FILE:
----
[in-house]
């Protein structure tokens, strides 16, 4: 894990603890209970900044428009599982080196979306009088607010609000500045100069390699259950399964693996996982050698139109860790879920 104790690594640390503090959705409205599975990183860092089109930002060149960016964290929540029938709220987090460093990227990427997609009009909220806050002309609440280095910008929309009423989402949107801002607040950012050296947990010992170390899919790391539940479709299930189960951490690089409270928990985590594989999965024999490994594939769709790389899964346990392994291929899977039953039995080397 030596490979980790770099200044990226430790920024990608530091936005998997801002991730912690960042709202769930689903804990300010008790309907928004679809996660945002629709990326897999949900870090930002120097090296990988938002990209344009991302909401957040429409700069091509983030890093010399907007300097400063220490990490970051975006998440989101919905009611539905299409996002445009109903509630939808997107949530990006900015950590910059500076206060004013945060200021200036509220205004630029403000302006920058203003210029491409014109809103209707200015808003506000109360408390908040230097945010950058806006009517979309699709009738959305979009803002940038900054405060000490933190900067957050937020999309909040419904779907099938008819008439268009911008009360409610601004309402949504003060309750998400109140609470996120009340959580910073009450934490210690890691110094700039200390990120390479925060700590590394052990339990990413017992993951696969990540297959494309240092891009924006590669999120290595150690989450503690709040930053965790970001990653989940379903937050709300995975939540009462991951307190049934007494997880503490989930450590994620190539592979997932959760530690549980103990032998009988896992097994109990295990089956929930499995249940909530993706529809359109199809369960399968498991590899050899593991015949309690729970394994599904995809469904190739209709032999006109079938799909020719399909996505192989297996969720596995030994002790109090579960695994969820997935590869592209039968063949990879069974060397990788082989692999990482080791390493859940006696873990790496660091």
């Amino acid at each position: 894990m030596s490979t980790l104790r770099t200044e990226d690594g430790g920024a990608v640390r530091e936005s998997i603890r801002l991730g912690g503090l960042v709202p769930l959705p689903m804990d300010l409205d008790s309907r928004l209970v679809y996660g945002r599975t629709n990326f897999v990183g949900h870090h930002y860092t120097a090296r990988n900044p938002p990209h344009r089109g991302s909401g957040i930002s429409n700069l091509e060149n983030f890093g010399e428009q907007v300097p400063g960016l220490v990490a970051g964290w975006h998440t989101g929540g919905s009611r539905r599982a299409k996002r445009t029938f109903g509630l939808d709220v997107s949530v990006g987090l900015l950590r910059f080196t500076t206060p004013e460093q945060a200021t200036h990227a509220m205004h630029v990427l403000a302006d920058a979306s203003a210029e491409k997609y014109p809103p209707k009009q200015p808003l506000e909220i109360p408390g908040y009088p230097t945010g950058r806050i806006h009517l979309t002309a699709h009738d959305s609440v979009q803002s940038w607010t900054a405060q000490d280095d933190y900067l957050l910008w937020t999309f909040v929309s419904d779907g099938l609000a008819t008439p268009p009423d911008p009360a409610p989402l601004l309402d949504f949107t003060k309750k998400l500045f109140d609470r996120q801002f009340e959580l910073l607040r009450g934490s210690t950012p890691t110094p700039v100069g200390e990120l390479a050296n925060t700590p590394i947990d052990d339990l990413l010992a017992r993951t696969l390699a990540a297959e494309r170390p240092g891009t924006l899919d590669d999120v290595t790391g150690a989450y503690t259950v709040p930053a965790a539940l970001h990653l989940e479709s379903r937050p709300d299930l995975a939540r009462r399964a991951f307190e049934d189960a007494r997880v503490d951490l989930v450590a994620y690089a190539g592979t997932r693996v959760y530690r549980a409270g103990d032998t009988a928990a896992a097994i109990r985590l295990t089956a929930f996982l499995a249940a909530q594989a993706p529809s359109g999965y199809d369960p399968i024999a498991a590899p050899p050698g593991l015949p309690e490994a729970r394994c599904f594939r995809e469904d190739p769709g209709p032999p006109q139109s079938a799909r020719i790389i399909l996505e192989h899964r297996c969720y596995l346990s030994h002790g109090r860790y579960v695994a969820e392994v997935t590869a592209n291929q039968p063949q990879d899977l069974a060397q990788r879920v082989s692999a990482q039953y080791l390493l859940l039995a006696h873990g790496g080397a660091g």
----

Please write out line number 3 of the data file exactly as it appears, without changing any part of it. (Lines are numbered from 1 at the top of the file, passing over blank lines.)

């Amino acid at each position: 894990m030596s490979t980790l104790r770099t200044e990226d690594g430790g920024a990608v640390r530091e936005s998997i603890r801002l991730g912690g503090l960042v709202p769930l959705p689903m804990d300010l409205d008790s309907r928004l209970v679809y996660g945002r599975t629709n990326f897999v990183g949900h870090h930002y860092t120097a090296r990988n900044p938002p990209h344009r089109g991302s909401g957040i930002s429409n700069l091509e060149n983030f890093g010399e428009q907007v300097p400063g960016l220490v990490a970051g964290w975006h998440t989101g929540g919905s009611r539905r599982a299409k996002r445009t029938f109903g509630l939808d709220v997107s949530v990006g987090l900015l950590r910059f080196t500076t206060p004013e460093q945060a200021t200036h990227a509220m205004h630029v990427l403000a302006d920058a979306s203003a210029e491409k997609y014109p809103p209707k009009q200015p808003l506000e909220i109360p408390g908040y009088p230097t945010g950058r806050i806006h009517l979309t002309a699709h009738d959305s609440v979009q803002s940038w607010t900054a405060q000490d280095d933190y900067l957050l910008w937020t999309f909040v929309s419904d779907g099938l609000a008819t008439p268009p009423d911008p009360a409610p989402l601004l309402d949504f949107t003060k309750k998400l500045f109140d609470r996120q801002f009340e959580l910073l607040r009450g934490s210690t950012p890691t110094p700039v100069g200390e990120l390479a050296n925060t700590p590394i947990d052990d339990l990413l010992a017992r993951t696969l390699a990540a297959e494309r170390p240092g891009t924006l899919d590669d999120v290595t790391g150690a989450y503690t259950v709040p930053a965790a539940l970001h990653l989940e479709s379903r937050p709300d299930l995975a939540r009462r399964a991951f307190e049934d189960a007494r997880v503490d951490l989930v450590a994620y690089a190539g592979t997932r693996v959760y530690r549980a409270g103990d032998t009988a928990a896992a097994i109990r985590l295990t089956a929930f996982l499995a249940a909530q594989a993706p529809s359109g999965y199809d369960p399968i024999a498991a590899p050899p050698g593991l015949p309690e490994a729970r394994c599904f594939r995809e469904d190739p769709g209709p032999p006109q139109s079938a799909r020719i790389i399909l996505e192989h899964r297996c969720y596995l346990s030994h002790g109090r860790y579960v695994a969820e392994v997935t590869a592209n291929q039968p063949q990879d899977l069974a060397q990788r879920v082989s692999a990482q039953y080791l390493l859940l039995a006696h873990g790496g080397a660091g």